In regards to treatment strategies, beyond surgery, several non-invasive procedures have been developed including, radiofrequency ablation, alcohol injection, high intensity-focused ultrasound, or laser ablation. A minimally invasive procedure was recently shown to be a safe and effective treatment for benign thyroid nodules: ablation with monopolar radiofrequency (2). The last treatment approach is performed with a 16 or 18 Gauge internally cooled radiofrequency electrode after local anesthesia, which is able to treat autonomously functional nodules (3). This leads to better results for smaller and cystic nodules; post-procedural complications are present only in 17% of patients (2). Other studies have shown various results with mean decreases of 40–75% at 6 months (4,5) and minimal complications in treating benign thyroid nodules with radiofrequency ablation (5,6). Of note key success factors are technical skill and patient selection based on clinical evaluation (7).

Even though the vast majority (around 95%) of thyroid nodules are benign (1,8), and 5% remnant thyroid malignancies are among the most successfully treated endocrine cancers (2,9), a novel, medical non-invasive treatment, which results in a decrease in the size of thyroid nodules would be beneficial.

Materials and methods


Participants in this clinical study were consecutive patients who presented for initial evaluation or follow-up of thyroid nodules in the outpatient department of the National Institute of Endocrinology (Bucharest, Romania) during May-September 2018 and fulfilled the inclusion and exclusion criteria.

Inclusion criteria were: Adult patients >18 years old; agreement to participate in the study by signing the informed consent form; euthyroid status [normal thyroid stimulating hormone (TSH) and free thyroxine (fT4) values], no active dysfunctional thyroid disease; benign thyroid nodule confirmed by FNAB (Bethesda 2); no previous thyroid surgery, thyroid ablation treatment, substitution treatment with thyroid hormones; no steroid or beta-blocker treatment; presence of one or more thyroid nodules documented by ultrasound.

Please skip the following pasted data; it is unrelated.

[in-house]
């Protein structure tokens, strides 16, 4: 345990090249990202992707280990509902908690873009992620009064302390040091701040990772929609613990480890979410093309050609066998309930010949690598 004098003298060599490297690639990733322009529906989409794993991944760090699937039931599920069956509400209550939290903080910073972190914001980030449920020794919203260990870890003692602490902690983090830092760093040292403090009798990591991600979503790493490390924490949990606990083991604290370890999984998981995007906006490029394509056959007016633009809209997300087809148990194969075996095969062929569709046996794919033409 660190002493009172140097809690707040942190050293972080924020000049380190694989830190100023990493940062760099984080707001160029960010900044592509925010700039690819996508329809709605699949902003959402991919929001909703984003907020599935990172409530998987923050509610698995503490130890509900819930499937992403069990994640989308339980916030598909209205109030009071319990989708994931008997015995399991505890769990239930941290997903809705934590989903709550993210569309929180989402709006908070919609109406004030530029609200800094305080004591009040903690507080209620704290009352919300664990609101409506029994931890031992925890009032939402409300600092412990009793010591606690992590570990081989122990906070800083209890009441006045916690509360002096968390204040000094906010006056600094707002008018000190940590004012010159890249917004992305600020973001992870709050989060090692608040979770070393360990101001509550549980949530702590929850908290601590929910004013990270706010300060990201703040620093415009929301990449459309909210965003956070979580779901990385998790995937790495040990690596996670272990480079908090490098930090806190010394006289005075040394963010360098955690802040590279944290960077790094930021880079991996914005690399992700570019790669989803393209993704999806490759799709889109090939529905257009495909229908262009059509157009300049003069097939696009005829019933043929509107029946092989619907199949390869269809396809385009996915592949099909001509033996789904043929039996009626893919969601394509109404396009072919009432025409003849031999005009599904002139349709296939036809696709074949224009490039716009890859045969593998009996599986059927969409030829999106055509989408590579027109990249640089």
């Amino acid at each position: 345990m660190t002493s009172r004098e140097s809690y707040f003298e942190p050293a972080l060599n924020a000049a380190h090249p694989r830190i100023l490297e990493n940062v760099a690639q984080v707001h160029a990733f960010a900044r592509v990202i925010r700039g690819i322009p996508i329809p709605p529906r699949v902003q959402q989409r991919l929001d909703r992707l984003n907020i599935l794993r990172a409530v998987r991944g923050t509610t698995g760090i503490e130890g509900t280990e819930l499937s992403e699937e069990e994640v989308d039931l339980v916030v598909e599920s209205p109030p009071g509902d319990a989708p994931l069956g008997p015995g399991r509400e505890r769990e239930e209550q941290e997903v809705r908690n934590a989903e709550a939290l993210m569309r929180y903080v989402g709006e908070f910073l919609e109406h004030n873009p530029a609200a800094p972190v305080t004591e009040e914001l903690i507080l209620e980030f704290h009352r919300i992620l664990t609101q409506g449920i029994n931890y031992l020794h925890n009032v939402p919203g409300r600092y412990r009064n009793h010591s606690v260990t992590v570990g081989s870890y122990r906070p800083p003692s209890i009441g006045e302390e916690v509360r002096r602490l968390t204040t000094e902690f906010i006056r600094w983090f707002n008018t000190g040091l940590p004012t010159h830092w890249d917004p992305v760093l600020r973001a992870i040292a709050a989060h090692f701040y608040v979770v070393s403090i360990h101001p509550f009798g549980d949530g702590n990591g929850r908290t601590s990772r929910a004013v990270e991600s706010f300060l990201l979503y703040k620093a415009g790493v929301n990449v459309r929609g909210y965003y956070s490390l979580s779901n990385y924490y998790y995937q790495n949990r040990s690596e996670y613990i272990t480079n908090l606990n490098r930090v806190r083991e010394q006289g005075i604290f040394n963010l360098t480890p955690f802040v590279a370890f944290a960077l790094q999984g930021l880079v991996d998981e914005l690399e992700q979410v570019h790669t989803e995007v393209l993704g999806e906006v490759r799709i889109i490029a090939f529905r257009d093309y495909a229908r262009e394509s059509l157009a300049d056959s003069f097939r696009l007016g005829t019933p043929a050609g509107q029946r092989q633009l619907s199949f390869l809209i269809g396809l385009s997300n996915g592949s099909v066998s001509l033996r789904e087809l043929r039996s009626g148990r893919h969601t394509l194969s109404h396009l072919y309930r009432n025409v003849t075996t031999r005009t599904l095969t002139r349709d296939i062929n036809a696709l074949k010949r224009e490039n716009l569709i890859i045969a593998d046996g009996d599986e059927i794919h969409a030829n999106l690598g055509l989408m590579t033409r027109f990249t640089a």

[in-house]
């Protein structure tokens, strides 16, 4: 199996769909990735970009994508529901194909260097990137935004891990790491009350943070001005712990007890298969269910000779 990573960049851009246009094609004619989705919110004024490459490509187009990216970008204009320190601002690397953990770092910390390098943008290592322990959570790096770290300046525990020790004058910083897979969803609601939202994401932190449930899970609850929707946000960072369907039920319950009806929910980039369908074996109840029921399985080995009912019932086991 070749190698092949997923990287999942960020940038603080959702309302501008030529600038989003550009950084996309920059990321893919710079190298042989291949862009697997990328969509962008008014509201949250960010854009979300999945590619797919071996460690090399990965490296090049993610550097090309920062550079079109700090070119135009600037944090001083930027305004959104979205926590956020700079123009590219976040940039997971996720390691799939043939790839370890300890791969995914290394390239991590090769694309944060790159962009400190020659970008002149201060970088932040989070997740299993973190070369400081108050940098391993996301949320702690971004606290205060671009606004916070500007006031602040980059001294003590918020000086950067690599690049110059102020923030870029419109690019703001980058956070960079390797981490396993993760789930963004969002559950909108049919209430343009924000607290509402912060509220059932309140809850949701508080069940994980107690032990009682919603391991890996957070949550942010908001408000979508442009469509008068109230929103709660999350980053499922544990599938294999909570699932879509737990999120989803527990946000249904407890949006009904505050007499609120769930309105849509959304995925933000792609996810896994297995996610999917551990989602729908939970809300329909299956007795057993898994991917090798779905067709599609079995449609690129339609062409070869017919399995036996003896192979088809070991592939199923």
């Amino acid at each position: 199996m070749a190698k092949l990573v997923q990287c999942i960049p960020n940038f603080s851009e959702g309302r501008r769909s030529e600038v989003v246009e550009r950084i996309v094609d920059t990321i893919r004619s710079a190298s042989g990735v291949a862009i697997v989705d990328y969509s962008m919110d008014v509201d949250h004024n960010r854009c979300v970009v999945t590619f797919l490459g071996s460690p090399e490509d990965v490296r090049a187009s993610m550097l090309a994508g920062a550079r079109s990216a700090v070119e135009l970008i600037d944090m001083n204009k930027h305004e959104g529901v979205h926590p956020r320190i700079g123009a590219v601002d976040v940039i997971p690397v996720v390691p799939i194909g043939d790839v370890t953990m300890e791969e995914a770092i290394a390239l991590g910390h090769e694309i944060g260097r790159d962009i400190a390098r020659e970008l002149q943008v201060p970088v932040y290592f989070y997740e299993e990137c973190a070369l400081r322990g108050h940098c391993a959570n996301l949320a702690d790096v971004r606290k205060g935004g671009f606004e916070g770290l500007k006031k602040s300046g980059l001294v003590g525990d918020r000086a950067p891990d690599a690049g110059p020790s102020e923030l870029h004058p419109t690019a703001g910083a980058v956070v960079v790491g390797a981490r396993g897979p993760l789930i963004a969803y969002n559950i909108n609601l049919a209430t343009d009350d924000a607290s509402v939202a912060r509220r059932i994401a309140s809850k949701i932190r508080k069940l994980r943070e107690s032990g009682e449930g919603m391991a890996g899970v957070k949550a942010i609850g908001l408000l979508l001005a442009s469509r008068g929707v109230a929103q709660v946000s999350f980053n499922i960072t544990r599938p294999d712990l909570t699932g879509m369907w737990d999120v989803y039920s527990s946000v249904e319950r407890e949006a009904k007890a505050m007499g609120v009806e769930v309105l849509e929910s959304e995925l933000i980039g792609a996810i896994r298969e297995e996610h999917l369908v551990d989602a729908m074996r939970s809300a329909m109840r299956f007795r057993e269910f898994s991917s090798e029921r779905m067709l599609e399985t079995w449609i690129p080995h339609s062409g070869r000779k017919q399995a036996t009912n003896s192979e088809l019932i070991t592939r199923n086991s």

Exclusion criteria were: pediatric patients (<18 years old); diagnosis or suspicion of malignancy, including thyroid; autoimmune disease, including Hashimoto; Wilson's disease; hypo- or hyper-thyroidism; contraception with intrauterine device; acute infection; known allergy to spirulina, curcumin or Boswellia.

Thirty eight patients were enrolled and a total of 34 patients, 29 women and 5 men, completed the study. After being informed about the objective and requirements of the study (blood samples, ultrasound evaluations, supplement administration) with possible risks and benefits, the participants signed the informed consent form and were enrolled in the clinical study. Ethical rules established by the National Institute of Endocrinology CI Parhon according to the World Health Organisation guidelines were observed.

Study design

A double-blind, placebo-controlled, cross-over clinical trial was performed to assess the efficacy of the spirulina-based supplement in decreasing the size of thyroid nodules. The study population consisted of 34 consecutive cases randomized initially to placebo (P) or active ingredients (AI).